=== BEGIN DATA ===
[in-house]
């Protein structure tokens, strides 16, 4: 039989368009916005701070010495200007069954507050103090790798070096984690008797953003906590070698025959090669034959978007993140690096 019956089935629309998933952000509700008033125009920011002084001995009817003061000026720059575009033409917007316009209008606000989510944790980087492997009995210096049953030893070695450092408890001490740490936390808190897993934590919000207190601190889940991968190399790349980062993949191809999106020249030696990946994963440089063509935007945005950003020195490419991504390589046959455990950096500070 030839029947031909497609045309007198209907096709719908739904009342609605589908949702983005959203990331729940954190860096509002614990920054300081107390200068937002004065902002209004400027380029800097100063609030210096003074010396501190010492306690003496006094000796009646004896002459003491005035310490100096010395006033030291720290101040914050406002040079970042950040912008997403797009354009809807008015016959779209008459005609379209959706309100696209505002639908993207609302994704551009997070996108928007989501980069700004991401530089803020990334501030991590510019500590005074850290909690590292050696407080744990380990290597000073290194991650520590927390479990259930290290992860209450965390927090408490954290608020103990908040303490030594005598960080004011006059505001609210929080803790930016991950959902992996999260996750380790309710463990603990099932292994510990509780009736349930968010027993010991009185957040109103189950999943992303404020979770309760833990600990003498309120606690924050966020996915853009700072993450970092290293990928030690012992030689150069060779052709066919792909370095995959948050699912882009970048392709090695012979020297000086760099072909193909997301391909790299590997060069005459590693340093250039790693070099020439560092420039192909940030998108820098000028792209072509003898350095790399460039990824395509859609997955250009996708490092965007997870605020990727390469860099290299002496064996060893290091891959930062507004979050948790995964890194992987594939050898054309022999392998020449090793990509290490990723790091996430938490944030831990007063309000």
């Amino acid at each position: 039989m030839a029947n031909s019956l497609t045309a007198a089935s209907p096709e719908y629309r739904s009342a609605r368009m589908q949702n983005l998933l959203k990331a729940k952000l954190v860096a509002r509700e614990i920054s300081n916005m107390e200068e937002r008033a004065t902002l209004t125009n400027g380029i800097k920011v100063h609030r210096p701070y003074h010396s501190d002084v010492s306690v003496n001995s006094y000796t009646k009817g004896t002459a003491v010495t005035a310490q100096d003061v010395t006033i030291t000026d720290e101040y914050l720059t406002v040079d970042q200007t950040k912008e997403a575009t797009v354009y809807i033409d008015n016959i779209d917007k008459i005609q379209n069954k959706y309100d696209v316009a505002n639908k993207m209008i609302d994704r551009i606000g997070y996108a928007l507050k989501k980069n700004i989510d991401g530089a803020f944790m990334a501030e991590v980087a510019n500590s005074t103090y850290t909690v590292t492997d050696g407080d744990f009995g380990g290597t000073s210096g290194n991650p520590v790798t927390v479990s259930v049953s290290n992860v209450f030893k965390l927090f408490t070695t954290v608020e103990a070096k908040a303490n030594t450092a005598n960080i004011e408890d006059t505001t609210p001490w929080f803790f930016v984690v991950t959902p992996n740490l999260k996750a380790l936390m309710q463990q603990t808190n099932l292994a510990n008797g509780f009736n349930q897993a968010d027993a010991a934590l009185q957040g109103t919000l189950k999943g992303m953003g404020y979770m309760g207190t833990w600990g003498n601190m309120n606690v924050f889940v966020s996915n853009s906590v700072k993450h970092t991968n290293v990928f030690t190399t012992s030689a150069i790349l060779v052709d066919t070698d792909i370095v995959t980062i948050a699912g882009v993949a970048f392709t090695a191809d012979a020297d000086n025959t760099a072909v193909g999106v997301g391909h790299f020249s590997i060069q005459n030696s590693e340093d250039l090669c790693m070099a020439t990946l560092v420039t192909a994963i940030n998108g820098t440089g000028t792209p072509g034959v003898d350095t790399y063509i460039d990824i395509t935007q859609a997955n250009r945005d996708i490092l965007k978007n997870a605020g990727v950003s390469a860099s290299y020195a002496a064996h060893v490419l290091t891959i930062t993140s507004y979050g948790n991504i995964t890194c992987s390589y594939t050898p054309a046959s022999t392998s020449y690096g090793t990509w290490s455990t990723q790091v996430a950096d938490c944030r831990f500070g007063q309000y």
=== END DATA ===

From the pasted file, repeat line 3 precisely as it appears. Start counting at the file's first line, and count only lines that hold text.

């Amino acid at each position: 039989m030839a029947n031909s019956l497609t045309a007198a089935s209907p096709e719908y629309r739904s009342a609605r368009m589908q949702n983005l998933l959203k990331a729940k952000l954190v860096a509002r509700e614990i920054s300081n916005m107390e200068e937002r008033a004065t902002l209004t125009n400027g380029i800097k920011v100063h609030r210096p701070y003074h010396s501190d002084v010492s306690v003496n001995s006094y000796t009646k009817g004896t002459a003491v010495t005035a310490q100096d003061v010395t006033i030291t000026d720290e101040y914050l720059t406002v040079d970042q200007t950040k912008e997403a575009t797009v354009y809807i033409d008015n016959i779209d917007k008459i005609q379209n069954k959706y309100d696209v316009a505002n639908k993207m209008i609302d994704r551009i606000g997070y996108a928007l507050k989501k980069n700004i989510d991401g530089a803020f944790m990334a501030e991590v980087a510019n500590s005074t103090y850290t909690v590292t492997d050696g407080d744990f009995g380990g290597t000073s210096g290194n991650p520590v790798t927390v479990s259930v049953s290290n992860v209450f030893k965390l927090f408490t070695t954290v608020e103990a070096k908040a303490n030594t450092a005598n960080i004011e408890d006059t505001t609210p001490w929080f803790f930016v984690v991950t959902p992996n740490l999260k996750a380790l936390m309710q463990q603990t808190n099932l292994a510990n008797g509780f009736n349930q897993a968010d027993a010991a934590l009185q957040g109103t919000l189950k999943g992303m953003g404020y979770m309760g207190t833990w600990g003498n601190m309120n606690v924050f889940v966020s996915n853009s906590v700072k993450h970092t991968n290293v990928f030690t190399t012992s030689a150069i790349l060779v052709d066919t070698d792909i370095v995959t980062i948050a699912g882009v993949a970048f392709t090695a191809d012979a020297d000086n025959t760099a072909v193909g999106v997301g391909h790299f020249s590997i060069q005459n030696s590693e340093d250039l090669c790693m070099a020439t990946l560092v420039t192909a994963i940030n998108g820098t440089g000028t792209p072509g034959v003898d350095t790399y063509i460039d990824i395509t935007q859609a997955n250009r945005d996708i490092l965007k978007n997870a605020g990727v950003s390469a860099s290299y020195a002496a064996h060893v490419l290091t891959i930062t993140s507004y979050g948790n991504i995964t890194c992987s390589y594939t050898p054309a046959s022999t392998s020449y690096g090793t990509w290490s455990t990723q790091v996430a950096d938490c944030r831990f500070g007063q309000y």